Blue Amber Info

Dominican blue amber – is mined through a foxhole dug with all the tools are available. Machetes at the beginning, some short-handled picks, and hammers can participate over time.

The pit itself goes as deep as possible or safe, sometimes vertical, sometimes horizontal.

There are little to no safety measures. Candles are the only source of light.  

The holes are located on top of the mountain and deep within the mountains, and this allows the temperature is cool. Obviously, after many hours of work, the air becomes unhealthy.

Humidity inside the mines is at 100%.

During rain, the mines are forced to close because the walls may crumble.





Dominican Amber, genuine and natural stone.


Blue amber is the fossil resin of the Hamenaea Protera tree, a leguminous 25 to 40 million years ago on the island of Quisqueya (now the Dominican Republic) and extinct for millions of years.

Amber is extremely important to modern science because it provides the only truly worthy window into a past when exotic insects and other strange creatures roamed an ancient world, most of which have been extinct now for millions of years. 


Many ambers present in the market are treated with a process to improve their appearance. This is not necessary for Dominican amber.


The inclusions in the Dominican amber are natural since the Dominican amber is naturally beautiful and does not need any treatment as in the case of baltic amber.


Some amber treated as the baltic amber has round and flat inclusions, irregularly distributed by their mass, called sequins, which are internal fractures produced during the treatment to improve the appearance.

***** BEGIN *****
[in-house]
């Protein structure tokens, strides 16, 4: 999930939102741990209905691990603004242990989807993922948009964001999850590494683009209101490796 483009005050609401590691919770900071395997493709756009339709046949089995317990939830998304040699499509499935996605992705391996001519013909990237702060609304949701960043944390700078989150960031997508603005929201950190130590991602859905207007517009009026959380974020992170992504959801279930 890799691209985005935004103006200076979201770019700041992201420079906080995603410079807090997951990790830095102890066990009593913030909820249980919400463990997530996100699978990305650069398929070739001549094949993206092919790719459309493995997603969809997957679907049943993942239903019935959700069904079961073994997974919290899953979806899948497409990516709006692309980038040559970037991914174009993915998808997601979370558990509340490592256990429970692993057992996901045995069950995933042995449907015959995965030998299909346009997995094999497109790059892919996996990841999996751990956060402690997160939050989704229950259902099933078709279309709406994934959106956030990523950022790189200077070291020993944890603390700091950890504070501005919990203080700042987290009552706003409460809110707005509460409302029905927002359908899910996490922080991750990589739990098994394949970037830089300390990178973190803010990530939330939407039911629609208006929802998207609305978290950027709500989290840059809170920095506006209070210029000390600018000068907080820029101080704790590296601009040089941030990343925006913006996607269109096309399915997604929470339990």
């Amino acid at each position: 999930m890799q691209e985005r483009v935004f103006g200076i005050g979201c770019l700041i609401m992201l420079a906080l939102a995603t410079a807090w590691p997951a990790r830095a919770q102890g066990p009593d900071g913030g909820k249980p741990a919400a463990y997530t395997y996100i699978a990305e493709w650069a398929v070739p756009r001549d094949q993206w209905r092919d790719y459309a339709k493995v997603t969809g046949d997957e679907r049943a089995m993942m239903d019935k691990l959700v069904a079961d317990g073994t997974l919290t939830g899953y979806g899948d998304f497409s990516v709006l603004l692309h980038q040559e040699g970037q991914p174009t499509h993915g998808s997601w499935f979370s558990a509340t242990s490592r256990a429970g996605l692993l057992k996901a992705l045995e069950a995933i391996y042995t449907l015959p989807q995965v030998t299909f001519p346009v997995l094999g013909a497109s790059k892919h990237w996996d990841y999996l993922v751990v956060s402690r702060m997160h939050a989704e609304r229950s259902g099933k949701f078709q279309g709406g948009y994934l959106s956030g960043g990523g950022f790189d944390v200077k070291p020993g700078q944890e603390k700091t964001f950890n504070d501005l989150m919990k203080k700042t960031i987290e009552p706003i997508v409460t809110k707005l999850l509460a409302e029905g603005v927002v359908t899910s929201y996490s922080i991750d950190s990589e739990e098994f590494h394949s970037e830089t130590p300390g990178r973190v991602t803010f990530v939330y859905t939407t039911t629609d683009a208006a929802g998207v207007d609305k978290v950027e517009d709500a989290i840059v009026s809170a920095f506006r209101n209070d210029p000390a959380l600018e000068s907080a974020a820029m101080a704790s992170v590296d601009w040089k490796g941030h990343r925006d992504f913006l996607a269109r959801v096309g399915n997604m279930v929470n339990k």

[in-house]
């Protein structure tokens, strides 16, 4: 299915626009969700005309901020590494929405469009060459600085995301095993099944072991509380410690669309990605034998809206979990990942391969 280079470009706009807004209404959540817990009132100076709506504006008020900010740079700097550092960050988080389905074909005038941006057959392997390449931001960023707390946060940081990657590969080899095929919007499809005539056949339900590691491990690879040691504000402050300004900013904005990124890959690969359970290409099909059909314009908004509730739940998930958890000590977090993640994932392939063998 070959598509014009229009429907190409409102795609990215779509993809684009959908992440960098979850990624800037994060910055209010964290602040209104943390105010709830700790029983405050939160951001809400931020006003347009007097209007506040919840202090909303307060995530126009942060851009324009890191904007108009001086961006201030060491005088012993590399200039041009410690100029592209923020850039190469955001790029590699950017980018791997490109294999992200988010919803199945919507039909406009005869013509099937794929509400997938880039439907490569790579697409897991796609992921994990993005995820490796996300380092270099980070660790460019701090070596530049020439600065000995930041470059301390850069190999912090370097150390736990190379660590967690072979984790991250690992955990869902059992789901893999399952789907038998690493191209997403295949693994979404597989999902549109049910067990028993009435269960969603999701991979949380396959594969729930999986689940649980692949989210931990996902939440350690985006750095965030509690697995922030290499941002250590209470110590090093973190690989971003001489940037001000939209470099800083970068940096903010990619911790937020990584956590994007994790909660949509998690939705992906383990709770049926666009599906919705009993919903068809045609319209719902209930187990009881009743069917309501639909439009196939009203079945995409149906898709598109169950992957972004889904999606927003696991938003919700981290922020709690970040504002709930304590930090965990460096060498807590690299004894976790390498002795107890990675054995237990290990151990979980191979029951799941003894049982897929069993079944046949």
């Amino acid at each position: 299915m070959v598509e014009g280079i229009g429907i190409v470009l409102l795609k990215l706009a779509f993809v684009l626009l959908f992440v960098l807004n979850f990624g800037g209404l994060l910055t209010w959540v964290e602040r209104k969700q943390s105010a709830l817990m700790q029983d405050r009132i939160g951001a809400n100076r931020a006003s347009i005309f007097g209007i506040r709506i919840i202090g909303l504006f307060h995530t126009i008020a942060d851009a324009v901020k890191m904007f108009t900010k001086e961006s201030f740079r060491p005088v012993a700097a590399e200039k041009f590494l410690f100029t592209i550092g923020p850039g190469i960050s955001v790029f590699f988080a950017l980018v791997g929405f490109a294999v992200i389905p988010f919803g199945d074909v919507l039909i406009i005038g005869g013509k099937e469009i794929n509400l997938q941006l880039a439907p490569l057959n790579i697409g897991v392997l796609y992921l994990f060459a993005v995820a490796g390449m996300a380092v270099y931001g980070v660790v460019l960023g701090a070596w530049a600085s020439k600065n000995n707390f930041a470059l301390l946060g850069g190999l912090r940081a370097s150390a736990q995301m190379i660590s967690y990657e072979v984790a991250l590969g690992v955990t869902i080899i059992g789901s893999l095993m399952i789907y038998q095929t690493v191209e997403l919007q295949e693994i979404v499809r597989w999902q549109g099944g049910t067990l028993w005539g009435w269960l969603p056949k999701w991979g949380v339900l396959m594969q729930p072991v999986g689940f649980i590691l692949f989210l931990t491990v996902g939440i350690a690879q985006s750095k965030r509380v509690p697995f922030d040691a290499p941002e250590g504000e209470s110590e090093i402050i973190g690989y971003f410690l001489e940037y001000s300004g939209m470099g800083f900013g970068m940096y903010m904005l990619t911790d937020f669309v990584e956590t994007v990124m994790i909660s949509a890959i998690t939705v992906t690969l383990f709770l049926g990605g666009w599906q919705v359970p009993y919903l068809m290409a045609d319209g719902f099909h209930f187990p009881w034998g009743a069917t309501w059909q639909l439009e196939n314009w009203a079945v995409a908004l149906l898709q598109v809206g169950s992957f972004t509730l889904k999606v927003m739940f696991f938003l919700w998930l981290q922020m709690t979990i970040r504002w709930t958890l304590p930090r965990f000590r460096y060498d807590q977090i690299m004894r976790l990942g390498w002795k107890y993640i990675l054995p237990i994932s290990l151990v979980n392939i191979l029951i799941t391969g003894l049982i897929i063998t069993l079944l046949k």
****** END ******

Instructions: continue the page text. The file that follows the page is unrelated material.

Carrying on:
The treatment is done by heating to produce aging and eliminate the turbidity, and to change the color. Clarifying, heating it in rapeseed oil, the transparency of Amber is produced and also special effects such as "sequins".

It is also heated to melt and produce larger pieces.


As already explained, these treatments are not made in the Dominican amber, which is of high quality and does not need any process to improve its appearance.

The blue color is confined exclusively to the surface because does not result from pigmentation in which case color would be reflected in any light, regardless of the color of the background being used. Instead, blue is due to a fluorescence phenomenon which refracts blue light.   

This phenomenon is best prized in natural light or direct sunlight, or white LED light, preferably on a dark background. Thus, the light passing directly through amber produces the peculiarity blue glow which characterizes Dominican Blue Amber.

blue amber jewelry

The colors in our Amber Jewelry are never static. 

Colors dance in the light resulting in a magnetic game, captivating the attention of the eyes that look upon them.

       Modernity and tradition, a balanced mix that gives rise and strength to our creations.

 The genius of Raphael and Michelangelo continues to live in the creations of our Italian designers

Dominican Blue Amber Pendant
Authentic Dominican Blue Amber


 Recently, optical absorption, fluorescence and time-resolved fluorescence measurements in Dominican ambers have been reported.


These studies show that the "blue" variety reveals an intense fluorescence emission in the visible wavelength region, between 430 and 530 nm, with spectral features typical of aromatic hydrocarbons.


On the contrary, the Dominican "red" and "yellow" amber varieties have a much weaker and featureless emission, although still do have a certain fluorescence. The process in blue amber is surprisingly similar to the phosphor. Although there are several theories about the origin of Dominican blue amber, there is a great probability that it owes its existence to ingredients such as anthracene as a result of 'incomplete combustion' due to forest fires among the extinct species Hymenaea protea trees about 25 to 40 million years ago.



* [wikipedia] & L. Linati and D. Sacchi, V. Bellani, E. Giulotto (2005).

 "The origin of the blue fluorescence in Dominican amber". J. Appl. Phys. 97, 016101]

* Vittorio Bellani and Enrico Giulotto at the University of Pavia, Italy studied several amber specimens by means of optical absorption, fluorescence spectroscopy, and
time-resolved fluorescence measurements. The resulting spectral analysis revealed that the spectra of the hydrocarbons are very similar in shape to those of diluted solutions of anthracene, perylene, and tetracene, and suggest that the fluorescent hydrocarbon responsible for the blueness is most likely perylene.